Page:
Sinatra had done everything he could to ingratiate himself with JFK. He had performed at fundraisers during the campaign and personally planned a star-studded inaugural gala after Kennedy's election. He had had the lyrics to his hit song "High Hopes" rewritten to make it Kennedy's election theme song. And late at night when the press wasn't looking, Sinatra had shown Kennedy the good life, Rat-Pack stylebooze, broads and laughs galore.
Sinatra was living a Jekyll and Hyde existence. By day he was an outspoken advocate for civil rights and social justice. By night he was the bad boy-in-chief of the Rat Pack, personifying every naughty little vice that the American male desired. When the president joined the revelry, Sam Giancana saw an opportunity.
At Giancana's suggestion, Sinatra introduced Kennedy to a fetching young brunette named Judith Campbell. Giancana felt that Kennedy would find her attractive because he thought she vaguely resembled the classy first lady, Jackie Kennedy. Kennedy did find Campbell alluring, and the two had an affair. At the same time Giancana started dating Campbell, but according to his brother Chuck in his book Double Cross, it wasn't because he desired Campbell. Giancana had a habit of wooing the wives and girlfriends of men he wanted to control. It was his way of gaining inside information and showing that he could have anything his target held dear. Giancana's affair with Campbell was brief, but this time the strategy backfired on him.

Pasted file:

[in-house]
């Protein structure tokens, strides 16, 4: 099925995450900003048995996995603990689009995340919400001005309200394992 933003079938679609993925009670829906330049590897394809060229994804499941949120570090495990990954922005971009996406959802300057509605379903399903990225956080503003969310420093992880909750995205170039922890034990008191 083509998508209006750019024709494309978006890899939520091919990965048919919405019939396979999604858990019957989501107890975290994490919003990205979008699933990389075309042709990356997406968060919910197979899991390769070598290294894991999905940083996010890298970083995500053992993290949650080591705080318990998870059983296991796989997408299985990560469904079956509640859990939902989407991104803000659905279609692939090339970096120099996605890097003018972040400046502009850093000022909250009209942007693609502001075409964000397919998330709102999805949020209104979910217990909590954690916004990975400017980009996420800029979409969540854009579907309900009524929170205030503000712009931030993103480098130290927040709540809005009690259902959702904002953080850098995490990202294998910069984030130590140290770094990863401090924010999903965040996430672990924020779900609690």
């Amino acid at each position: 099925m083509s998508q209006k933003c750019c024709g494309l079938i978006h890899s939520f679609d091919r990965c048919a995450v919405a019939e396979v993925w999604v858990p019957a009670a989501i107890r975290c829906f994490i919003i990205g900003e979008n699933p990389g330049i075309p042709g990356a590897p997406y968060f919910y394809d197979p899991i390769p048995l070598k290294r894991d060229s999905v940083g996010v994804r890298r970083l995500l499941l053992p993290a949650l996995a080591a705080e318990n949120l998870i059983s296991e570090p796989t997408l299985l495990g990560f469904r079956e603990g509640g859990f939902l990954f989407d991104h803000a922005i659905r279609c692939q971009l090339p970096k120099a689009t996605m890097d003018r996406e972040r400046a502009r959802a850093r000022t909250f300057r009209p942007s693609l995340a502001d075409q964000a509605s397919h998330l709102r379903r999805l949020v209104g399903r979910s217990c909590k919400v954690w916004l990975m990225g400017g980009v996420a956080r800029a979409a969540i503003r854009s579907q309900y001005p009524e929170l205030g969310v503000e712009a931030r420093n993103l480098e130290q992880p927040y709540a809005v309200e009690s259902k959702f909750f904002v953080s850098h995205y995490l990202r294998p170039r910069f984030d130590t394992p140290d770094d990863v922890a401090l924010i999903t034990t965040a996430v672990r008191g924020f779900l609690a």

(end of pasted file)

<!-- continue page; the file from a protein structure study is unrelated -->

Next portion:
Kennedy's advisors rightly felt that the president of the United States should not be sharing a bed with a woman who was also dating one of the country's top mobsters, particularly when Kennedy's brother Robert, the attorney general, was working so hard to rid the country of organized crime. Almost overnight the president made a turnaround, dumping Campbell and distancing himself from Sinatra, who was stunned by the sudden cold shoulder from the White House. (Kennedy, it should be noted, did not completely clean up his act as far as extramarital affairs were concerned.) The change in attitude was felt most dramatically when Kennedy, who had planned to stay at Sinatra's home in Palm Springs during a California visit in March 1962, abruptly changed his plans and stayed with singer Bing Crosby, a Republican! Sinatra had even gone to the expense of building an addition on his house to accommodate the president and his staff.
Sinatra was mortified, but Giancana was furious. Wiretaps revealed Giancana's disappointment with Sinatra and his low regard for the singer. When it became clear that Sinatra wasn't going to get him what he wanted, the mobster had no use for him.
Never one to put all his eggs in one basket, Giancana was also courting the CIA at this time, promising to use mob hitmen to poison Communist Cuban leader Fidel Castro. It was all a scam, though, to get huge payments from the government for a service that Giancana had no intention of ever delivering. Giancana was playing them, the same way he had played Sinatra. But apparently Sinatra never caught on because he continued to value Giancana's friendship. It was a friendship that would later cost him big time.